1) [0,0]
2) [0,1]
3) [1,0]
4) [1,1]

For each these we will now count the times that you can them within the strings:

1) [0,0] ---> 4
2) [0,1] ---> 3
3) [1,0] ---> 3
4) [1,1] ---> 0 

This will give us our co-occurence matrix:

[[4,3],[3,0]] which is specific for each pattern. 

Based on this co-occurence matrix, you are able to calculate features, such as Contrast, Correlation, Energy, Homogenity and many more.

Matlab provides you with tools to get the co-occurence matrix. Further, wikipedia provides an introduction.

Once you implemented this and encountered your first problems, I am looking forward to your next question. Good luck.

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  • $\begingroup$ Thank you for the detailed answer! I am familiar with cooccurence matrices, in fact that was the first method I used to measure similarity: The inverse of the sum of absolute differences between the constrast, energy and homogeneity of the images. I used an offset of 8 for 512x512 images. I've found that the results were great for full 255 range grayscale images with a lot of things going on. In my case though, with only 8 levels, and high contrast patterns, the results were seemingly random. Do you have any pointers? Maybe my implementation / settings are incorrect. $\endgroup$ – potis Jul 26 '16 at 14:14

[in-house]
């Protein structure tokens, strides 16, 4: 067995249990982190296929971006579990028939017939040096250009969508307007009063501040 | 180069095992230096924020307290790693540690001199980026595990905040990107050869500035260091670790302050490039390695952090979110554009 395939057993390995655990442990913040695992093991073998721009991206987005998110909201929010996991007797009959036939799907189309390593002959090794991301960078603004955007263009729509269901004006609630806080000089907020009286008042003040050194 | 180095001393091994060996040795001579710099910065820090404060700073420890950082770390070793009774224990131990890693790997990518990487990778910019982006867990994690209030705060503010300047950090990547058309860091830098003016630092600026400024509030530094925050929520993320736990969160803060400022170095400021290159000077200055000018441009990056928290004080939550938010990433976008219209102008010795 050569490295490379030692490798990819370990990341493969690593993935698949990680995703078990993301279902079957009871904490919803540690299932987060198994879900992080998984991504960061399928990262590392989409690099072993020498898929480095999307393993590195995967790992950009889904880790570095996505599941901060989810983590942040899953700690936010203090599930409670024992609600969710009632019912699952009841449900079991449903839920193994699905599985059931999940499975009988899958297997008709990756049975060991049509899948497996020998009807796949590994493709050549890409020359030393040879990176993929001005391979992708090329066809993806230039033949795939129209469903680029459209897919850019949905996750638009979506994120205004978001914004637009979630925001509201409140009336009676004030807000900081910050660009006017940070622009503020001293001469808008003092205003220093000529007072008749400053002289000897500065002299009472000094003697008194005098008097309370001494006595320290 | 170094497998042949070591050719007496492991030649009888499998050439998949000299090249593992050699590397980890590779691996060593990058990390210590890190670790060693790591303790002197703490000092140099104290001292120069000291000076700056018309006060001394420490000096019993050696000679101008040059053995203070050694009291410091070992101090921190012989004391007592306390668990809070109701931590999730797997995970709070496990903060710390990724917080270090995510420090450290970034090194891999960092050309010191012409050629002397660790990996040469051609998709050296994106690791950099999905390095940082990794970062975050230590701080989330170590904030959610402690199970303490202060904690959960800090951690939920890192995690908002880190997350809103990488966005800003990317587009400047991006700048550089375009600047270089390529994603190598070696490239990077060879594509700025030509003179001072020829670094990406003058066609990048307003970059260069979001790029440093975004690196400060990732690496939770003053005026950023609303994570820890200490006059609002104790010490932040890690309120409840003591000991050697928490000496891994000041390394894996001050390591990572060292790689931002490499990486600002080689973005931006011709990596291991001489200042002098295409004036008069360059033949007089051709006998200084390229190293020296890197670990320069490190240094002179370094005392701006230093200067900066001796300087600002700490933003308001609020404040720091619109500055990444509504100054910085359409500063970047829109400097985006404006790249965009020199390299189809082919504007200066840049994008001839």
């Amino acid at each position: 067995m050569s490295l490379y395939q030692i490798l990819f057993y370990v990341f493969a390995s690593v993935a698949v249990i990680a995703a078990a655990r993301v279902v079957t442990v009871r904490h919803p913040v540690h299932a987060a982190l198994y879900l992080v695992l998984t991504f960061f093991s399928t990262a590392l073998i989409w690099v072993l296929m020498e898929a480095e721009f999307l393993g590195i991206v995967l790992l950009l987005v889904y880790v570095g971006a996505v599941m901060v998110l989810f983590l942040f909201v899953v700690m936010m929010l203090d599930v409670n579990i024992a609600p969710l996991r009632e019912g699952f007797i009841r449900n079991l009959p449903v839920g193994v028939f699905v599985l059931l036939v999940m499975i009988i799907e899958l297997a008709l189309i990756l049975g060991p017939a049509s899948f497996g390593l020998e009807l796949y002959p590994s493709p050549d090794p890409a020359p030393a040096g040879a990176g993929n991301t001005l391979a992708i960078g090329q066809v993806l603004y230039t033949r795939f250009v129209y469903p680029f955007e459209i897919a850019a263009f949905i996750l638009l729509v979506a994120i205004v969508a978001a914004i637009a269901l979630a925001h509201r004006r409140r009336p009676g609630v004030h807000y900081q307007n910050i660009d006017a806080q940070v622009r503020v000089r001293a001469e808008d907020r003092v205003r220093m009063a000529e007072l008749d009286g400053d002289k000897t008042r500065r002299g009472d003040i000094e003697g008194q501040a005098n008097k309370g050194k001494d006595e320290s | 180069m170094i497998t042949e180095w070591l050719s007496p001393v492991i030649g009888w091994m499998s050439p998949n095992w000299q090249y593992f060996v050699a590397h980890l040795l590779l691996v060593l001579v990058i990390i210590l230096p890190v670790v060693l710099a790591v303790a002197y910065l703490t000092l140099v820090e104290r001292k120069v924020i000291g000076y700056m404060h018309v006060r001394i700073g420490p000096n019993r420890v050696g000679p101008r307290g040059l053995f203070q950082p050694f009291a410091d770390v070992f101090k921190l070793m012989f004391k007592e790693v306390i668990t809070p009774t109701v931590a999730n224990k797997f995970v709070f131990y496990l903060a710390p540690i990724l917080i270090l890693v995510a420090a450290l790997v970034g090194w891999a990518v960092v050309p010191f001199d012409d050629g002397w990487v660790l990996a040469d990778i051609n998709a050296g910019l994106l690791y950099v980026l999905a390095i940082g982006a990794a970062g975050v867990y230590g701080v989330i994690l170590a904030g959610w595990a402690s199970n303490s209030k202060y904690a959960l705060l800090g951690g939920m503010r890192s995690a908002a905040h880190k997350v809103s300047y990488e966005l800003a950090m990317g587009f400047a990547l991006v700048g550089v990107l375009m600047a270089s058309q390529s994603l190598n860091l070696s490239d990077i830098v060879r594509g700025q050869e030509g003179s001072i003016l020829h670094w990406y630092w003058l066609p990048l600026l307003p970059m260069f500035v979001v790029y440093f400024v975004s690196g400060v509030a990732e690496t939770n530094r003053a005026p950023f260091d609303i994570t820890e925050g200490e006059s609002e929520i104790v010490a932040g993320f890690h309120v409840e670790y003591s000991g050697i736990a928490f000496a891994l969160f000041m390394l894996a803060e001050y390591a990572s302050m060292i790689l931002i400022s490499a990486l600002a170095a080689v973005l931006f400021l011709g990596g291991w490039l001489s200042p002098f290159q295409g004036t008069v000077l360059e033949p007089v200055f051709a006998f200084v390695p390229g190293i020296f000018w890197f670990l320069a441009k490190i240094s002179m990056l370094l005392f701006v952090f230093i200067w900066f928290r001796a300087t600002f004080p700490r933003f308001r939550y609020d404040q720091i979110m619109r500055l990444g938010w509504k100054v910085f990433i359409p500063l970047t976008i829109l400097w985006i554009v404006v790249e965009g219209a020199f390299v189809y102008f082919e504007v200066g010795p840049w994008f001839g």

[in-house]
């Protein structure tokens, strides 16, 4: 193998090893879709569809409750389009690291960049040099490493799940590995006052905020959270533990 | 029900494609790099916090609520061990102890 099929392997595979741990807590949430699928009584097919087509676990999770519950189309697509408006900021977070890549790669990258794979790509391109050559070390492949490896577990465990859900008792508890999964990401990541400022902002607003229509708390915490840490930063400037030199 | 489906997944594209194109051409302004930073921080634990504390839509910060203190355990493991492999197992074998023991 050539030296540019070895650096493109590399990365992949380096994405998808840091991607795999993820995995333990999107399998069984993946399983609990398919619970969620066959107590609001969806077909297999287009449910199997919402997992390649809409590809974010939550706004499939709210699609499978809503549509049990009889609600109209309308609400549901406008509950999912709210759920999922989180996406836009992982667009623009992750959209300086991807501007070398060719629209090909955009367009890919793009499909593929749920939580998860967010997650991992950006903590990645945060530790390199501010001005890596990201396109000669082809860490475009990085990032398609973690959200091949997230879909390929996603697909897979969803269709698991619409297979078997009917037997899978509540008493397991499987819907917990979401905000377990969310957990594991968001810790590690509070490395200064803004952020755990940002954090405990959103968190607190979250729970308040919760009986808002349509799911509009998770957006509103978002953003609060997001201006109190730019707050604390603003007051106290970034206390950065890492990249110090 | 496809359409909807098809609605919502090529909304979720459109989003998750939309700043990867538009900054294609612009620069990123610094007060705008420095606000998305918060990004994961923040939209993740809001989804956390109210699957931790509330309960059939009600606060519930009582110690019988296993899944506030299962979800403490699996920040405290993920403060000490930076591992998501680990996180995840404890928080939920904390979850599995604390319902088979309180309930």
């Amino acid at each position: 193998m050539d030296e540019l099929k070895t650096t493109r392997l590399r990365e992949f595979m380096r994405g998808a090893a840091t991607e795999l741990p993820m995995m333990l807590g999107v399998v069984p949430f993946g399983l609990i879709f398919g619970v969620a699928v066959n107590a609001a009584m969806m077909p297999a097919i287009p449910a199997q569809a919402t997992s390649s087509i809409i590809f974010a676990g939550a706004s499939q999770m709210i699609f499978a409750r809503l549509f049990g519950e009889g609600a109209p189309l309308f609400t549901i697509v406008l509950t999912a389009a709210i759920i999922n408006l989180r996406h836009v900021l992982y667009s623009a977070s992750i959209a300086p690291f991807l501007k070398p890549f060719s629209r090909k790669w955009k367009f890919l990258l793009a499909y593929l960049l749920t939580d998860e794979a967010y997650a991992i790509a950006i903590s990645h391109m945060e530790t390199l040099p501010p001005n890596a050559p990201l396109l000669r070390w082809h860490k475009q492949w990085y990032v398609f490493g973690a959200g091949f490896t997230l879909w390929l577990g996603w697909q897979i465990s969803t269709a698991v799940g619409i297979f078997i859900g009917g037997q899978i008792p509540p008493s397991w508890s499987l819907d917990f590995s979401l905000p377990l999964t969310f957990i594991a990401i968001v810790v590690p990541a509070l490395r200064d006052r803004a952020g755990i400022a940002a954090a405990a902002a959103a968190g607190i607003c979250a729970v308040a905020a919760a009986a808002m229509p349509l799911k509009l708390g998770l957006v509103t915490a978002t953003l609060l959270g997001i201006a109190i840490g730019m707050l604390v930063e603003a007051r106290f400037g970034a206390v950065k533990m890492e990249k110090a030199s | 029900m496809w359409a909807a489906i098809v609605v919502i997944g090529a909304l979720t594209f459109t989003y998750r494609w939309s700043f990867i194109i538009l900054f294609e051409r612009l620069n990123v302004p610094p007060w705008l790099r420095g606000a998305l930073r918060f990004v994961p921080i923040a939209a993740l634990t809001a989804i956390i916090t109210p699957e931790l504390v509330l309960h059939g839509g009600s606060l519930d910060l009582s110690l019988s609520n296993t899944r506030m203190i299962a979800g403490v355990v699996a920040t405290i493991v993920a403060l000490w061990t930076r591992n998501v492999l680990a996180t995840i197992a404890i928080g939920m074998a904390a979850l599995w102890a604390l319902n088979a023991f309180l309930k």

• $\begingroup$ you will have to provide your implementation. Further: did you combine contrast, energy and homgeneity to one indicator? if so, this would mean grave loss of information. You should rather preserve them as a feature vector for classification. Also....although mostly only these 4 features are calculated, there are originally 16 features of the co-occurence matrix to be calculated. $\endgroup$ – Nikolas Rieble Jul 26 '16 at 14:17
  • $\begingroup$ I don't want to waste your time digging through my code, so I will move into Matlab as you suggested. There are definetely things I don't completely understand or haven't tested. Unfortunately this cannot be reduced to a classification problem, as the user may provide any pattern image to the generator, so I either have to combine the COM statistics or do some more elaborate comparison. Although, for testing purposes I will try classifying some patterns first and I will definetelly get back to you with the results. $\endgroup$ – potis Jul 26 '16 at 14:33
  • $\begingroup$ Great! It is great question with a lot of potential applications (e.g. robotics, machine-vision). Good luck. $\endgroup$ – Nikolas Rieble Jul 26 '16 at 14:35